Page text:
Local Awareness and Interpretations of Species Extinction in a Rural Chinese Biodiversity Hotspot

Heidi Ma, Sarah Papworth, Tianbei Ge, Xiaohan Wu, Chuyue Yu, Hanxue Zhang, Samuel T Turvey

Research output: Contribution to journalArticlepeer-review


Incorporating local perspectives is fundamental to evidence-based conservation, for both understanding complex socio-ecological systems and implementing appropriate management interventions. How local communities understand extinction, and whether these views affect perceptions of biodiversity loss and the effect of anthropogenic activities, has rarely been evaluated explicitly in conservation projects. To target this data gap, we conducted 185 interviews to assess levels and patterns of understanding about wildlife decline and extinction in rural communities around Bawangling National Nature Reserve, Hainan, China, a priority conservation site that has experienced recent species losses. Interviewees showed varying awareness of declines and extirpation of local wildlife species. Two-thirds did not consider the permanent disappearance of wildlife to be possible; among those who did, only one-third could comprehend the scientific term “extinction.” Thinking extinction is possible was associated with identifying declined and extirpated species, but not with perceiving locally-driven human activities, such as hunting, as the reason for wildlife loss. The government was seen as the entity most responsible for conservation. Variation found around local perceptions of extinction, its drivers, and conservation responsibility demonstrates that comprehension of key conservation concepts should not be assumed to be homogenous, highlighting the challenge of transposing scientific concepts between different social and cultural settings. Proactively incorporating local perspectives and worldviews, especially by obtaining context-specific baseline understandings, has major implications for other contexts worldwide and should inform conservation planning and management.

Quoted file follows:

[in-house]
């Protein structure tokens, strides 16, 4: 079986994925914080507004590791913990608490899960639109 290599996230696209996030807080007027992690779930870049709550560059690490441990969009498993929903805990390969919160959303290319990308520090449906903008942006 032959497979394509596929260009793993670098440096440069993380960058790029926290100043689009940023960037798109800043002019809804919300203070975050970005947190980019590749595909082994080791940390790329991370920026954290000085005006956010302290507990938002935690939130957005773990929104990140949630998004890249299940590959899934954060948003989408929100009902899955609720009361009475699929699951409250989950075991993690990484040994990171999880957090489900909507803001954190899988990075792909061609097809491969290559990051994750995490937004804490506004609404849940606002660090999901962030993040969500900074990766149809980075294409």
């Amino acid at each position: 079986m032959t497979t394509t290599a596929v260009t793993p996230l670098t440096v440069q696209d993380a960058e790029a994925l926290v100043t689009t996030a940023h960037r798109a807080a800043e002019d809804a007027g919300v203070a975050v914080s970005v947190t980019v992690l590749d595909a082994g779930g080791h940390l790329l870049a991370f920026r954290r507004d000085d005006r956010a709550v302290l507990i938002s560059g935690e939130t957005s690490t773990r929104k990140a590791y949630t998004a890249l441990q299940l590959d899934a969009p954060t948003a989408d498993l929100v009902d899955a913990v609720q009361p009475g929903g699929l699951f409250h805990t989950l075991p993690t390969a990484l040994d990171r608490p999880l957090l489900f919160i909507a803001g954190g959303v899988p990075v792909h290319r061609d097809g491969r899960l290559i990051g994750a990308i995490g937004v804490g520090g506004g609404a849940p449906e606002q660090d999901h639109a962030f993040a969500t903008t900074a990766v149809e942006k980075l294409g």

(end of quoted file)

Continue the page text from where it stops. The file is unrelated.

Original languageEnglish
Article number689561
Pages (from-to)1-13
Number of pages13
JournalFrontiers in Conservation Science
Publication statusPublished - 7 Jul 2021

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